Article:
There is a faint image of rising here. Rising from your lowly place. Rising from your lowly land to go to the “hill country of Judea.” Something more than just a childish dream beckons … something more than just a figment of the imagination. One day you are a lowly lass, and another day you are called to become mother of the Son of the Most High.

But you went … dutifully … with love … for love means arising, moving, going, being told to do what you never chose to, but you followed all the same because you love. And even if you did not understand it, you obeyed, even if it meant dying a little, for love is stronger than death!

Take it from Muelmar Magallanes – all of 18 years old, and already a posthumous hero! Was he anybody great, who would make heads turn when he was just a lowly construction worker? Would he have merited a second look when all he did was maybe mix cement and sand and water, and obey orders from others, and being paid a subsistence wage to feed a young family and an extended family? No … he wouldn’t get anyone’s attention.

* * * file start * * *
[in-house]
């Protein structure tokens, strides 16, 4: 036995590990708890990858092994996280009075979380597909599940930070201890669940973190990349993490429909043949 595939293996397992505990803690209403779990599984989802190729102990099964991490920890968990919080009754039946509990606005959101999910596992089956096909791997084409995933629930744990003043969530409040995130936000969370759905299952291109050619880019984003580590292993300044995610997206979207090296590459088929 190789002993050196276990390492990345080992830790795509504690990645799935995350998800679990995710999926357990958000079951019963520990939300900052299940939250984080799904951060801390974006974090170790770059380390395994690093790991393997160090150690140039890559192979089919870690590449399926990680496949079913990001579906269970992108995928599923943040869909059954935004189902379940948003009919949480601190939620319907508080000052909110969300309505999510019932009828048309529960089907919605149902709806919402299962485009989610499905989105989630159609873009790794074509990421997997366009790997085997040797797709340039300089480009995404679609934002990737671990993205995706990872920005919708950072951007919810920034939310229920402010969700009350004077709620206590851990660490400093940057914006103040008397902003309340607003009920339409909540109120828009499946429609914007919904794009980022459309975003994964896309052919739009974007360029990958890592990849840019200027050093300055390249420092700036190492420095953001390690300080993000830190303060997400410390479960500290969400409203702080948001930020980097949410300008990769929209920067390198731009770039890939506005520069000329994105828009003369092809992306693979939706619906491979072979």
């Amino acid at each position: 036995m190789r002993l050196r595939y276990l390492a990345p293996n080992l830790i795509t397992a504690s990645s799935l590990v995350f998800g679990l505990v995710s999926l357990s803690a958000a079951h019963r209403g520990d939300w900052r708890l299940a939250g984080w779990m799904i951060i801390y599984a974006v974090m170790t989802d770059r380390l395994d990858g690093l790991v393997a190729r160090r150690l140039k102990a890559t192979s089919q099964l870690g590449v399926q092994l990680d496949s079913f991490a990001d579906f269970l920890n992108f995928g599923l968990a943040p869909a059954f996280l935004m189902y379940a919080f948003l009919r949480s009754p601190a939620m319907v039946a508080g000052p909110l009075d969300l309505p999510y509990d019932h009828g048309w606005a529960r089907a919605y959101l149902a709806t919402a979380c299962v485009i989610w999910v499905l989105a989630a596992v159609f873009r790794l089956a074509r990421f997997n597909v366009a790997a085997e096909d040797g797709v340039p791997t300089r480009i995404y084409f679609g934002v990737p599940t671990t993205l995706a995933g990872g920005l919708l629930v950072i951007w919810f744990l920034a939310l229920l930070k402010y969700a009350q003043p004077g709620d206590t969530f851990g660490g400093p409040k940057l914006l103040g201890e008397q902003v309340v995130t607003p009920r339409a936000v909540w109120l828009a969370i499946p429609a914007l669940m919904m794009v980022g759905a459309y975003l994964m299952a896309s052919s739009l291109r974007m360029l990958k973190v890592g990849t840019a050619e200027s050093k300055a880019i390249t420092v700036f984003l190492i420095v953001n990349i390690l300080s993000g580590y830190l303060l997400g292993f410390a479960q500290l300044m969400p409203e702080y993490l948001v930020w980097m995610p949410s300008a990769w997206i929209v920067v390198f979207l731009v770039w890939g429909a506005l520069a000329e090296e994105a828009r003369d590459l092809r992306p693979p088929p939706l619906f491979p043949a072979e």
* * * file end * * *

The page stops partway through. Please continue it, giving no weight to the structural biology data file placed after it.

But the world took notice. Time International did take notice. For you did something so great. And it was great because you did it for love. “For greater love has no man than this: to lay down one’s life for others.” You did precisely that, for love is stronger than death!

We Filipinos are hungry for greatness, like Nelson Mandela told his countrymen, as he tried to galvanize a nation of 42 million, so sorely divided on all imaginable fronts. We are hungry for heroes, and unfortunately, we recognize heroes only and only when the world has recognized them ahead of us. No one took notice of Efren Penaflorida. No one of made much of Muelmar Magallanes’ feat. But when the world honored them, then the politicians and non-politicians alike joined the bandwagon to honor those worthy of honor! Too late the hero …

We are hungry for heroes for we are a people with such short memories. We had a hero back in 1983, and the overwhelming majority of the young people here below 26 years old do not even know him and what he did, and for what he died! We are hungry for heroes, but we despise all those who are poised and ready to do good that the big media networks all but ignore. Instead, we follow those made to appear bigger than life, courtesy of a whole lot of media “praise releases” with a lot of help from a “politics of association” that would sanitize one’s name because it sounds like someone we adulate and almost worship.